ARTS / CULTURE & LEISURE
‘Quirky taste’ of fashion show competitor sparks Chinese netizen discussion on ‘self-respect’
Published: Jul 19, 2021 06:36 PM
competitor Chui Chui's photo Photo: Sina Weibo

competitor Chui Chui's photo Photo: Sina Weibo


Deliberately blurred out facial features and dyed silver hair with heavy vampy lipstick; this is the style young fashionista Chui Chui sported Sunday on the fashion and lifestyle-oriented Chinese TV reality competition China Trending Now 2021, which focuses on exhibiting the tastes and creativity of China's Generation Z. By confusing viewers with her dark aesthetic, Chui Chui's design became a hot online topic that has inspired discussion about the subject of "self-respect."

Though the show promotes the concept "I decide who I am," the young designer's works may still have been too special, thereby "intimidating" the judges with her somewhat indescribable black-white-red designs that made it look like she was wearing a wedding dress covered in blood stains.

The judges weren't the only ones confused, many viewers found a photo she took for the show "odd."

In the photo, the designer wears a red cap and a black one piece dress as she sits on a roof top. The "odd" bit was that all her facial features were distorted in a way that made her appear unreal. 

Not only did the competition judges say they simply just could not "get her," some netizens added that her designs made them feel "uncomfortable," a reaction the designer herself predicted earlier in the episode. 

"What is the point of this? Blurring your face only makes the whole design looks scary, like its main purpose is to scare you, but nothing other than that. Also, a distorted face does not deliver any real information in the project because it does not match with her designs… this is why I think the concept 'trendy' is often misinterpreted and hollow, because there are always designers who use this concept in a cheap way. They just want to be cool and say, 'Look! I'm the most special person in the world, others are just potatoes," Zhang Xue, a visual designer in Chengdu, told the Global Times on Monday.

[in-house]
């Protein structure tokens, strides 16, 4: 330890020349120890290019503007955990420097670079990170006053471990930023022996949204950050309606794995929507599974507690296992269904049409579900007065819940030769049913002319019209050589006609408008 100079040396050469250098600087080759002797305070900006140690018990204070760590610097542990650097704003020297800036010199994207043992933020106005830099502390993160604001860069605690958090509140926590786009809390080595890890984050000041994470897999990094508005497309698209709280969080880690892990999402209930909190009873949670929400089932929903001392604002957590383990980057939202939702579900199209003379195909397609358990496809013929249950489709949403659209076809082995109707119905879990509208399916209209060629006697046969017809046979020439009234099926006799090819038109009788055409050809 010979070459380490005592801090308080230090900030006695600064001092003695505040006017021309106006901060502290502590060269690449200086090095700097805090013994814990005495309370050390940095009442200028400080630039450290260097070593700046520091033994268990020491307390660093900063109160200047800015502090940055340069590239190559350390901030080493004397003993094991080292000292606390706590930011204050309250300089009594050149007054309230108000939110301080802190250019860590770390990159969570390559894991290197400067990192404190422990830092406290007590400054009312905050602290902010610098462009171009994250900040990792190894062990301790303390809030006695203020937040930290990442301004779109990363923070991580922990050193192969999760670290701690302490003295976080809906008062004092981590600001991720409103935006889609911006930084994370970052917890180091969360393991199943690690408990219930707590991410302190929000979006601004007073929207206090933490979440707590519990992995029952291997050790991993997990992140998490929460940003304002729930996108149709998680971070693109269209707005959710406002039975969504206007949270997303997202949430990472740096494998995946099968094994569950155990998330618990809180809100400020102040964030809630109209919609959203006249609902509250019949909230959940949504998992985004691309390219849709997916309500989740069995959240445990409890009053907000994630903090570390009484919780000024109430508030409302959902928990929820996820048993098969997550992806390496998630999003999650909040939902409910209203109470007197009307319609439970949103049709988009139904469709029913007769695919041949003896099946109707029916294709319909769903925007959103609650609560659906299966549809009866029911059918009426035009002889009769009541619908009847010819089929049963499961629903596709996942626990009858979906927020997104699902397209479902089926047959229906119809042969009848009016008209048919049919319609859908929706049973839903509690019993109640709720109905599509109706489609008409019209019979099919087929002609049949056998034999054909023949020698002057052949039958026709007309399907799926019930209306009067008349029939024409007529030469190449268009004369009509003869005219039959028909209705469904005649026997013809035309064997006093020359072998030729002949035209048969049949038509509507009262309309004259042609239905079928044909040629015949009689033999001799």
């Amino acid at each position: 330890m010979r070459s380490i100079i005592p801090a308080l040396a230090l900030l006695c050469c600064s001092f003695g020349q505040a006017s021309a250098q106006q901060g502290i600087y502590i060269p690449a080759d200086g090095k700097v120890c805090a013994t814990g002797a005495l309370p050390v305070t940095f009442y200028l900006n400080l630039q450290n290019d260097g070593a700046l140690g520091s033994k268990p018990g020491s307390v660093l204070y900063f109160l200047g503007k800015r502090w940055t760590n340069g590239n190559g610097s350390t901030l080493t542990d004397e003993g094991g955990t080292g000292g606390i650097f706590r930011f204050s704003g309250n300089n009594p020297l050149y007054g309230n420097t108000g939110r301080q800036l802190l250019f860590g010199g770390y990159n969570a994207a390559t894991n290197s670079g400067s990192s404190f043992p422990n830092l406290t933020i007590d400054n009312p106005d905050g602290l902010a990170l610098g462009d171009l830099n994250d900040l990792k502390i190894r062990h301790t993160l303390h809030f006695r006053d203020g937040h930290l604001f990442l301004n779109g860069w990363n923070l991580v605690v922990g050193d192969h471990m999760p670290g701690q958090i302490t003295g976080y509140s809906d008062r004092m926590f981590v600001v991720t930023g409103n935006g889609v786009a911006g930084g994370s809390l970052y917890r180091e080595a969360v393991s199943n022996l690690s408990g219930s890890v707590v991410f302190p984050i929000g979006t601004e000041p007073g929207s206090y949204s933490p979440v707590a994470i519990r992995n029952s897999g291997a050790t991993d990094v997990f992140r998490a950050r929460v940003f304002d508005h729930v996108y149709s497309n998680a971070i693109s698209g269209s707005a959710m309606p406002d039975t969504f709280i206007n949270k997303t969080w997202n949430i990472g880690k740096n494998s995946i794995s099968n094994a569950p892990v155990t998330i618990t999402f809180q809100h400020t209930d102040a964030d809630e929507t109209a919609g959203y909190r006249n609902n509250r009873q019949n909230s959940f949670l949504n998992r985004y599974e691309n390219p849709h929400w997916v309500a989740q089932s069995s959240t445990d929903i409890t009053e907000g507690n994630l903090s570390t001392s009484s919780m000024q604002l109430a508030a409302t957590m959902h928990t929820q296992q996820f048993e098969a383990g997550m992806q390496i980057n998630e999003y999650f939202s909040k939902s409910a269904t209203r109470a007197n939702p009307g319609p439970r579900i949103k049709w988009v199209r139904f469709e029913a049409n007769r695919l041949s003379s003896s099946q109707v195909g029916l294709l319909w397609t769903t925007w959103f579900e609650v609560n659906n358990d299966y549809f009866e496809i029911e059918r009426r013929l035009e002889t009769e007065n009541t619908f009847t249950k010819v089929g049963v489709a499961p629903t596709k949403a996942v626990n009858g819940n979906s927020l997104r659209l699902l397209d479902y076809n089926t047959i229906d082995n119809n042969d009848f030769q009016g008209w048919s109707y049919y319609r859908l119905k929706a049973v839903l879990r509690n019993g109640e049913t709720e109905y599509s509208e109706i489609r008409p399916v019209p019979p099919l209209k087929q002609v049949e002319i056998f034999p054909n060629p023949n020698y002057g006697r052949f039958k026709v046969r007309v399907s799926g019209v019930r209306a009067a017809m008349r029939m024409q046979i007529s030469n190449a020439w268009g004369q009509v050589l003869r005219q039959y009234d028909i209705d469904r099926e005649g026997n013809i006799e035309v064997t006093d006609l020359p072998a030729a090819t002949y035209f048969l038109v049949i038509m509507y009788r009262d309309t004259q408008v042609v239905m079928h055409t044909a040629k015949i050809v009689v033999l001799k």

"I could predict that they would react to my design this way… this is the style I like, and I don't think I have to change myself to cater to other people's tastes," said Chui Chui, in an interview during the show. 

The designer's style and her "cool" attitude quickly became a hot topic on China's Twitter-like Sina Weibo, sparking discussion among netizens about whether one should compromise "personal tastes" to cater to mainstream preferences not only when it comes to designs, but also everyday life issues. 

A majority of netizens showed support for the designer and expressed that "being yourself" should not just be a slogan, but a way of maintaining one's self-respect. 

It seems that "being yourself" is also becoming a life attitude supported by many young people under 25. 

"Compared to my older sister who was born in 1992, I think I'm more self-centered and know how to say 'no' to things I hate and embrace things I like even if my parents hate them. My sister is much meeker than I when it comes to expressing herself," Tan Mengmeng, a Generation Z girl in Beijing, told the Global Times. 

Some other netizens said they would like to see an increased tolerance in Chinese society for different voices and that such choices are the driving force for young people to show their true selves. However, they noted that there should be a limit to tolerance in order to prevent such as social disputes and discrimination. 

"I would worry if this type of cool young people were 'encouraged' to come up with even more extreme things just because we won't judge them on what they do, sometimes their cutting-edge pursuits can be potentially dangerous," Wang, a parent, told the Global Times. 


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